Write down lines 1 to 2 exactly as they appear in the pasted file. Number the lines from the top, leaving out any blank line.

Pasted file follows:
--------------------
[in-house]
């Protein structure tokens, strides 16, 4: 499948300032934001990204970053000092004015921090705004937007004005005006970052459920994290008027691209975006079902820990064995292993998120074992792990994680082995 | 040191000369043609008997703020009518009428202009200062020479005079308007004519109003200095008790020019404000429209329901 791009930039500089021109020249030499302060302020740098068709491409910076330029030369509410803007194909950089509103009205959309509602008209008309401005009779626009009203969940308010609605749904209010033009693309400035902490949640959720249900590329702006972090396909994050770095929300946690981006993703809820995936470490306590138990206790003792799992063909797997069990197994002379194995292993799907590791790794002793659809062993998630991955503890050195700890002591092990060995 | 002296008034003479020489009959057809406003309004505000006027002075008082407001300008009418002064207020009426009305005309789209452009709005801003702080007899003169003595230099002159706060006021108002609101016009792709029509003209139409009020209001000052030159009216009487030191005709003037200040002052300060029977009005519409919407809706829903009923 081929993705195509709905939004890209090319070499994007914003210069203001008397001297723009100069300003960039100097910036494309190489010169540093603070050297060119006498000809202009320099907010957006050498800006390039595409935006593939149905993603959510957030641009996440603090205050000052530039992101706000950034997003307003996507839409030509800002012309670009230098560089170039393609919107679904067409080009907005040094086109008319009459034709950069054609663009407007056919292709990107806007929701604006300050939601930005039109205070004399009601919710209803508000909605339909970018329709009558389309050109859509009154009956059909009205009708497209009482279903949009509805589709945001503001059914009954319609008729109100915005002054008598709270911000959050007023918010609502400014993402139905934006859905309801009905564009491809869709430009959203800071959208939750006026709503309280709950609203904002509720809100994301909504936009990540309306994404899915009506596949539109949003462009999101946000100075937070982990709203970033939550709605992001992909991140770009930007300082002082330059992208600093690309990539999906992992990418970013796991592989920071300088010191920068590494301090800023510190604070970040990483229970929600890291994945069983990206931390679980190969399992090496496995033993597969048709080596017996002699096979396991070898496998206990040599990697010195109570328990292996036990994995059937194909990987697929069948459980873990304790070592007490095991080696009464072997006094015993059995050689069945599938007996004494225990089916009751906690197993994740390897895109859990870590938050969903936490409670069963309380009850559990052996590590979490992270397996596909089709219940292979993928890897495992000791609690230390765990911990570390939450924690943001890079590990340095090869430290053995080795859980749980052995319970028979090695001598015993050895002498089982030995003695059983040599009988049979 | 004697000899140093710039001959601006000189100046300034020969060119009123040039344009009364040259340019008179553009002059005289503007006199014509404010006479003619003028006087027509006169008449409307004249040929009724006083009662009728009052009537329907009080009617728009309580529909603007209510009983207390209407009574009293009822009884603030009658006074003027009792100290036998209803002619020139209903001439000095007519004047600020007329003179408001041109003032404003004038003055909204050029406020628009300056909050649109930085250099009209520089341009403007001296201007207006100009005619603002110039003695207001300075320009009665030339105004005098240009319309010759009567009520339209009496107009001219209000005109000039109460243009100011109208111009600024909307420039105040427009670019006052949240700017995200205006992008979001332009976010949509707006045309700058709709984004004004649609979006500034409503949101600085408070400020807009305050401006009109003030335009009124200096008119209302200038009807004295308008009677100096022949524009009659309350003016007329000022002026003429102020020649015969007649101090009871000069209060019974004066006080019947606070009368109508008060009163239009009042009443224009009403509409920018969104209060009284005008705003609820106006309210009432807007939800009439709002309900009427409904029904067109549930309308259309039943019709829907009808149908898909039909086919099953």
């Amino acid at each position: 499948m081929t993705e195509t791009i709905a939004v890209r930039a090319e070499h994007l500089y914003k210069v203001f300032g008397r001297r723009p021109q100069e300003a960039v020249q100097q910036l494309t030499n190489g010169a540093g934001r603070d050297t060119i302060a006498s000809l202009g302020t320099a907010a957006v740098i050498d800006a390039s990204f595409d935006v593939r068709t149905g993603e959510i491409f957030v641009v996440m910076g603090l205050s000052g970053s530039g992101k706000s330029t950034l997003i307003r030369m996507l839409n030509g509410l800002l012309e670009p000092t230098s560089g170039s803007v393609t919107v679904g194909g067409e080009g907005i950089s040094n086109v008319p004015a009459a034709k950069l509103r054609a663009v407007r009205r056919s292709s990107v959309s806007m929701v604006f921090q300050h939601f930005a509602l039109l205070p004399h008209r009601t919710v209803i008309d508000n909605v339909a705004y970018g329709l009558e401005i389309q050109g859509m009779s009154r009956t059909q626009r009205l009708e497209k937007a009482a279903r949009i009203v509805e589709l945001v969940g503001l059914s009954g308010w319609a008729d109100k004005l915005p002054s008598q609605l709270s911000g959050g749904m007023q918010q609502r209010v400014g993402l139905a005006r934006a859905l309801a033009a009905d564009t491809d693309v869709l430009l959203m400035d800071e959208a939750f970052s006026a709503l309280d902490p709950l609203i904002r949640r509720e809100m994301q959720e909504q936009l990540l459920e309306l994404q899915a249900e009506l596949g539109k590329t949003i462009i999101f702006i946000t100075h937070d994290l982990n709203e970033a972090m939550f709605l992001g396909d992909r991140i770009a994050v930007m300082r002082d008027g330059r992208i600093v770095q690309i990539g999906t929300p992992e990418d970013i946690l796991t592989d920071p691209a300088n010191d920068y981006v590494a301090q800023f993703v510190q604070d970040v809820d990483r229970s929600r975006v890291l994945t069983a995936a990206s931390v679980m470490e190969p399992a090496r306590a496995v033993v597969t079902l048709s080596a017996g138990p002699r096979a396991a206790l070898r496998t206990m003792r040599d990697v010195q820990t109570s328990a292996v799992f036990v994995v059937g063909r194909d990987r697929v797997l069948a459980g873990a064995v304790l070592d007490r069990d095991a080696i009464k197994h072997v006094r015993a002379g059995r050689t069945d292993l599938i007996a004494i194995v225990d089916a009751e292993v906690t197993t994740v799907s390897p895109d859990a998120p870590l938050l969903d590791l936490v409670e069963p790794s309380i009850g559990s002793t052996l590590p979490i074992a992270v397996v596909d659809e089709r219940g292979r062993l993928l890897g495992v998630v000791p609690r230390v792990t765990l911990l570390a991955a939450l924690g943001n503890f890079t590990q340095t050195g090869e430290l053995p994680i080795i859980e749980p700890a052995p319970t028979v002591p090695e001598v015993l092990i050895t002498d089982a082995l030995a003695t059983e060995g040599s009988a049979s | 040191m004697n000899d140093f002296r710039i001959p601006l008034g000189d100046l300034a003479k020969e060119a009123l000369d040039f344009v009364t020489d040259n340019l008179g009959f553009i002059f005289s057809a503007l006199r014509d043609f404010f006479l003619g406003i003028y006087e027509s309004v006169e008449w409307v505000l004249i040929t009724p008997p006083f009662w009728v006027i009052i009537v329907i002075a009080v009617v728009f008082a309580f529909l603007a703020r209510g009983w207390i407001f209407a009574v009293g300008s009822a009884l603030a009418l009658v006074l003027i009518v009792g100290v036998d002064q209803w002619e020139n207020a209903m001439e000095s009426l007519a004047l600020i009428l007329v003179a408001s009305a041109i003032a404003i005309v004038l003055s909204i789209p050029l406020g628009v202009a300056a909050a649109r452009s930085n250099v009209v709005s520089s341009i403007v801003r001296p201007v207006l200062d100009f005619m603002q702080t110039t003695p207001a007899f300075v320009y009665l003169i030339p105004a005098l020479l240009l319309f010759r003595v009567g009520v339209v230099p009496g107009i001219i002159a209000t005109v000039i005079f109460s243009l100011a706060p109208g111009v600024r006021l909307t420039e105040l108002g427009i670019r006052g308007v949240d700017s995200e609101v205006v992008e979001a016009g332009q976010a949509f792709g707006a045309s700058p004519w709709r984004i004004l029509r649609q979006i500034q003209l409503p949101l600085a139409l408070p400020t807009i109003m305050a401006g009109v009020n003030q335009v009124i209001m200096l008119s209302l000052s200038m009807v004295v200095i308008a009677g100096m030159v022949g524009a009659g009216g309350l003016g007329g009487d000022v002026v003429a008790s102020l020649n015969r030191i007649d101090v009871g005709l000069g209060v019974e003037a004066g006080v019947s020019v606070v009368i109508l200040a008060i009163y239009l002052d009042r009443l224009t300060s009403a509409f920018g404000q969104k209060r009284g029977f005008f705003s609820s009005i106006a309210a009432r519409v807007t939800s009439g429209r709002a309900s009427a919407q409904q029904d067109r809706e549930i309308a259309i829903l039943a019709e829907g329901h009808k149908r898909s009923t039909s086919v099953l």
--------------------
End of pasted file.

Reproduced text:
[in-house]
């Protein structure tokens, strides 16, 4: 499948300032934001990204970053000092004015921090705004937007004005005006970052459920994290008027691209975006079902820990064995292993998120074992792990994680082995 | 040191000369043609008997703020009518009428202009200062020479005079308007004519109003200095008790020019404000429209329901 791009930039500089021109020249030499302060302020740098068709491409910076330029030369509410803007194909950089509103009205959309509602008209008309401005009779626009009203969940308010609605749904209010033009693309400035902490949640959720249900590329702006972090396909994050770095929300946690981006993703809820995936470490306590138990206790003792799992063909797997069990197994002379194995292993799907590791790794002793659809062993998630991955503890050195700890002591092990060995 | 002296008034003479020489009959057809406003309004505000006027002075008082407001300008009418002064207020009426009305005309789209452009709005801003702080007899003169003595230099002159706060006021108002609101016009792709029509003209139409009020209001000052030159009216009487030191005709003037200040002052300060029977009005519409919407809706829903009923 081929993705195509709905939004890209090319070499994007914003210069203001008397001297723009100069300003960039100097910036494309190489010169540093603070050297060119006498000809202009320099907010957006050498800006390039595409935006593939149905993603959510957030641009996440603090205050000052530039992101706000950034997003307003996507839409030509800002012309670009230098560089170039393609919107679904067409080009907005040094086109008319009459034709950069054609663009407007056919292709990107806007929701604006300050939601930005039109205070004399009601919710209803508000909605339909970018329709009558389309050109859509009154009956059909009205009708497209009482279903949009509805589709945001503001059914009954319609008729109100915005002054008598709270911000959050007023918010609502400014993402139905934006859905309801009905564009491809869709430009959203800071959208939750006026709503309280709950609203904002509720809100994301909504936009990540309306994404899915009506596949539109949003462009999101946000100075937070982990709203970033939550709605992001992909991140770009930007300082002082330059992208600093690309990539999906992992990418970013796991592989920071300088010191920068590494301090800023510190604070970040990483229970929600890291994945069983990206931390679980190969399992090496496995033993597969048709080596017996002699096979396991070898496998206990040599990697010195109570328990292996036990994995059937194909990987697929069948459980873990304790070592007490095991080696009464072997006094015993059995050689069945599938007996004494225990089916009751906690197993994740390897895109859990870590938050969903936490409670069963309380009850559990052996590590979490992270397996596909089709219940292979993928890897495992000791609690230390765990911990570390939450924690943001890079590990340095090869430290053995080795859980749980052995319970028979090695001598015993050895002498089982030995003695059983040599009988049979 | 004697000899140093710039001959601006000189100046300034020969060119009123040039344009009364040259340019008179553009002059005289503007006199014509404010006479003619003028006087027509006169008449409307004249040929009724006083009662009728009052009537329907009080009617728009309580529909603007209510009983207390209407009574009293009822009884603030009658006074003027009792100290036998209803002619020139209903001439000095007519004047600020007329003179408001041109003032404003004038003055909204050029406020628009300056909050649109930085250099009209520089341009403007001296201007207006100009005619603002110039003695207001300075320009009665030339105004005098240009319309010759009567009520339209009496107009001219209000005109000039109460243009100011109208111009600024909307420039105040427009670019006052949240700017995200205006992008979001332009976010949509707006045309700058709709984004004004649609979006500034409503949101600085408070400020807009305050401006009109003030335009009124200096008119209302200038009807004295308008009677100096022949524009009659309350003016007329000022002026003429102020020649015969007649101090009871000069209060019974004066006080019947606070009368109508008060009163239009009042009443224009009403509409920018969104209060009284005008705003609820106006309210009432807007939800009439709002309900009427409904029904067109549930309308259309039943019709829907009808149908898909039909086919099953």